African migrants protest in Tel Aviv, January 6..
(photo credit: Ben Hartman)
Before determining policy for dealing with illegal infiltration into Israel, we
must first acknowledge a few facts.
First and foremost, we must
understand that the majority of infiltrators are coming from Eritrea and Sudan,
and do not meet the criteria for refugee status according to the UN Convention
relating to the Status of Refugees. Most of them, including people who passed
through the UN High Commissioner for Refugees (UNHCR) explicitly stated upon
arrival that they had come to Israel in search of work. (A minimum-wage salary
for one month in Israel is the same as the average salary for three years’ work
in Eritrea.) Additionally, according to UN figures, 85 percent of infiltrators
to Israel are young men, which is a distinct characteristic of economic
migrants, as opposed to refugees, who typically flee for their lives together
with their families. Note that the EU recognizes only 30% of asylum claims by
Eritreans and Sudanese; some countries recognize more than this, and some don’t
recognize any at all.
The second fact is that all infiltrators to Israel
have passed through at least one other country in which there was an active
branch of the UNHCR, and have paid huge sums of money to reach the Israeli
border. Article 31 of the UN charter explicitly states that the rights
enumerated in it should be awarded only to refugees who come directly from the
country in which they were being persecuted.
A third and no less
important fact is that in recent years Israel has absorbed more illegal
immigrants than any other country in the EU in absolute numbers.
we consider the numbers as a percentage of Israel’s population, the picture is
much more extreme. For example, in 2011, Israel absorbed 10 times as many
infiltrators as France, 20 times as many as Italy and 100 times as many as
We’re talking about a critical mass of people that Israel cannot –
and certainly is not obligated to – absorb and grant legal residence
Despite all of the above and the fact that many infiltrators are not
eligible for refugee status, Israel has refrained from forcibly returning them
to their home countries. The case of infiltrators from Sudan is unique since
Israel does not have diplomatic relations with the country and therefore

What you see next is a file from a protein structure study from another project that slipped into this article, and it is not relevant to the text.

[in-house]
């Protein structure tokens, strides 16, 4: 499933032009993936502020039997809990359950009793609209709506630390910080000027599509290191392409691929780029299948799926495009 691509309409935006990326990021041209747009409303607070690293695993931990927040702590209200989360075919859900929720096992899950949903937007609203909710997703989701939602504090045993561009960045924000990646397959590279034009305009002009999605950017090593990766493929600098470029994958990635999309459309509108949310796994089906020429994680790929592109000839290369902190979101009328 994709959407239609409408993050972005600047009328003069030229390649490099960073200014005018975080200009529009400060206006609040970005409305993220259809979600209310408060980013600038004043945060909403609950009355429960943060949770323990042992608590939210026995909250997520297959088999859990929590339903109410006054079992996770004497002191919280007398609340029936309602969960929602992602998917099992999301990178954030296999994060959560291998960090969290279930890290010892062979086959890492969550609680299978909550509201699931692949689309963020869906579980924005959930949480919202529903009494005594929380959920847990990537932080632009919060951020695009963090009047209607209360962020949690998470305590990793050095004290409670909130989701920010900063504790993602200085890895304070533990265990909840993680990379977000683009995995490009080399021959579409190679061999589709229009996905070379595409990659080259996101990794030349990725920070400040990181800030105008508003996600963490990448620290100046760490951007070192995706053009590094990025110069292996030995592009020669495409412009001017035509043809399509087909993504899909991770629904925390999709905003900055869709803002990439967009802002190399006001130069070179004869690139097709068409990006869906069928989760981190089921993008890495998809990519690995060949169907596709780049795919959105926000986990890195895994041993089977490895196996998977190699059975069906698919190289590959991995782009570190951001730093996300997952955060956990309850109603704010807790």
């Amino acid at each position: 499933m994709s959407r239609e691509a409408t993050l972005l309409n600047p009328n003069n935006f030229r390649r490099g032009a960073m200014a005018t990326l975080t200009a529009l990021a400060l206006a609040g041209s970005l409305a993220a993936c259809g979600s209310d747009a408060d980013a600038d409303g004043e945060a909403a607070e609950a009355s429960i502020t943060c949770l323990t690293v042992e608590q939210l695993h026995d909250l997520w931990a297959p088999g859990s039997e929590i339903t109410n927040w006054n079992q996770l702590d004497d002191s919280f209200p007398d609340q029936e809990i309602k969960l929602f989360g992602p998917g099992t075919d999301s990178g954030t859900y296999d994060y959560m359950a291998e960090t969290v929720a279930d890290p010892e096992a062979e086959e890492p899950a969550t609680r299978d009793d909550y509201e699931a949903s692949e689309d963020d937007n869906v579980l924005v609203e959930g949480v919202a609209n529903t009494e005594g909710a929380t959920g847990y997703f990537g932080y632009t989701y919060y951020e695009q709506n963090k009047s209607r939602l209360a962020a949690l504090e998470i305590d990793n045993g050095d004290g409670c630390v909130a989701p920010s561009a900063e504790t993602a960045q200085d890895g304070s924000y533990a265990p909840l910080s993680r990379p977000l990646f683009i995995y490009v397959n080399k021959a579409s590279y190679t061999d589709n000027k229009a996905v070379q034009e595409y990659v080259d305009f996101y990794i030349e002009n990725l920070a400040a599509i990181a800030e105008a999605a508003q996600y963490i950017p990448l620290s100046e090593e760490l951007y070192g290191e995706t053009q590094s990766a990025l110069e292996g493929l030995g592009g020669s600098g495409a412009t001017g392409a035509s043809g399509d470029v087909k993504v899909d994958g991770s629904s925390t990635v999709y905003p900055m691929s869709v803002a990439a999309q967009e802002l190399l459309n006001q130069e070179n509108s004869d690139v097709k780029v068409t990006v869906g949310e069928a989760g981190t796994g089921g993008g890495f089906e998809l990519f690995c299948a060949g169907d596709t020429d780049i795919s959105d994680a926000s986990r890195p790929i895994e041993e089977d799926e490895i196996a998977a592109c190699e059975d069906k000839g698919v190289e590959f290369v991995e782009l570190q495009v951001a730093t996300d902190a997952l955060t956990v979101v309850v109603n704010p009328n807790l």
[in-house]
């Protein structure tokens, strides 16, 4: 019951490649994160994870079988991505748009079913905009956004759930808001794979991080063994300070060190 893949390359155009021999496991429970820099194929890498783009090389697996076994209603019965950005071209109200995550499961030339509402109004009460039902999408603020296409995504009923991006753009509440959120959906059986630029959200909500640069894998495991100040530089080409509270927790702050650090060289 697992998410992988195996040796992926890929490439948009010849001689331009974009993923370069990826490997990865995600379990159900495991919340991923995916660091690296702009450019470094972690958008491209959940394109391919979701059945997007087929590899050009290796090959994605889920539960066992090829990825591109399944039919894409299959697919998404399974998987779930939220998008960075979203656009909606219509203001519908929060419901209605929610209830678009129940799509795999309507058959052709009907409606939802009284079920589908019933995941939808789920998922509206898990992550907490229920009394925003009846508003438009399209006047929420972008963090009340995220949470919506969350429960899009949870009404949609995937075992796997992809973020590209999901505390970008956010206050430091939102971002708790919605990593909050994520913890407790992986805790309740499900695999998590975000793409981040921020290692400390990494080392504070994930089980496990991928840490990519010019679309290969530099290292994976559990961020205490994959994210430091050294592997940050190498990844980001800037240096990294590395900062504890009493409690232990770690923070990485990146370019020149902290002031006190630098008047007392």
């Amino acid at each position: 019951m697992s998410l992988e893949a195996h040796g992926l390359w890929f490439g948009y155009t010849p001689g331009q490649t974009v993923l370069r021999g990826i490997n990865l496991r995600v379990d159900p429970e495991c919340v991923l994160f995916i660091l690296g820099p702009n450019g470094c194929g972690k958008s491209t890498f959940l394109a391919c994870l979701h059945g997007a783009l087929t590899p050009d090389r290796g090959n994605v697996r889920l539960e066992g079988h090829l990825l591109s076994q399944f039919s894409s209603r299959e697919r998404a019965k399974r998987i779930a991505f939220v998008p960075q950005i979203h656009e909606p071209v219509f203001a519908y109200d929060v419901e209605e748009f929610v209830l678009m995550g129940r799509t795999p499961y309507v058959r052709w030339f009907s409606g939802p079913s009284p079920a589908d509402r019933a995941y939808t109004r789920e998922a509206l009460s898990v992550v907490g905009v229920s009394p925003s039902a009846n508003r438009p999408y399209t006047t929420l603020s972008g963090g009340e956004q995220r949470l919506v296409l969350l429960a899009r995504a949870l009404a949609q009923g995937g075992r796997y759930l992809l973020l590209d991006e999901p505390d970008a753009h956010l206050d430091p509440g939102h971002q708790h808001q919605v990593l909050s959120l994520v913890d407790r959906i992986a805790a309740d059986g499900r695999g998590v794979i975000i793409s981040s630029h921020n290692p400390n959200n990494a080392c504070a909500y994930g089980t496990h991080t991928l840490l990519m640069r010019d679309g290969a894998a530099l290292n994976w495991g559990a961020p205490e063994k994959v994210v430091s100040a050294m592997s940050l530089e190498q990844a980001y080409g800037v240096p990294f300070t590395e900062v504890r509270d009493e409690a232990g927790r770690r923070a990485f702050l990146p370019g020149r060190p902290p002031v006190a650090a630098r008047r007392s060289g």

technically has no way to send Sudanese citizens back home. On the other hand,
Israel has full diplomatic relations with Eritrea, but is not willing to take
responsibility for migrants’ safety if they are forcibly returned.
the reasons for this is that onethird of that country’s GDP comes from money
sent back by migrants, and the immunity that Eritrean immigrants enjoy in
Western countries thus serves the interests of the current regime.
WHAT should we do? Although the infiltrators cannot be sent back home by force,
the majority of them would not be in danger if they were to return of their own
will via a third country.
But not one single infiltrator will leave
Israel of his own volition when he knows there is the possibility of finding
Therefore, the government policy that calls for the
establishment of facilities to house and provide for the basic needs of
infiltrators while their eligibility for asylum is being checked in a reasonable
amount of time, but without permitting them to work, is an extremely important
and necessary step in the right direction. This policy has proven its efficacy,
both from the drastic reduction in new arrivals of infiltrators into Israel and
by the large number of infiltrators who returned to Eritrea and Sudan last year;
2,000 left Israel in 2013, including 300 in December alone.
demonstrations we witnessed this week only prove that protesters are not seeking
asylum, but the right to work in Israel and to eventually receive permanent
residential status. No one is disputing the fact that Israel should not forcibly
return people whose lives are in danger and should protect them, but
unfortunately, sometimes the leaders of “humanitarian” groups use the African
infiltrators’ cause to advance radical political agendas.
This not only
harms citizens of the State of Israel, but first and foremost hurts the chances
that the real refugees, who are being swallowed up in the huge mass of illegal
infiltrators receiving the aid they need.
I believe these protests will
have the opposite effect on the Israeli public than their organizers intended.
For the first time Israelis are being exposed to the intensity of this problem,
on live TV. Most Israelis are not going to be convinced by thousands of young
men, sans families, proclaiming slogans prepared ahead of time for the cameras
about how wretched their lives are as refugees. We need to hope that the
government will not give in to the economic infiltrators and will continue
making great efforts to return law and order to the cities of Israel, and
promote appropriate and sane immigration policies for the State of
Israel.The writer is director of PR and communications at the Israeli
Immigration Policy Center.
Translated by Hannah Hochner.
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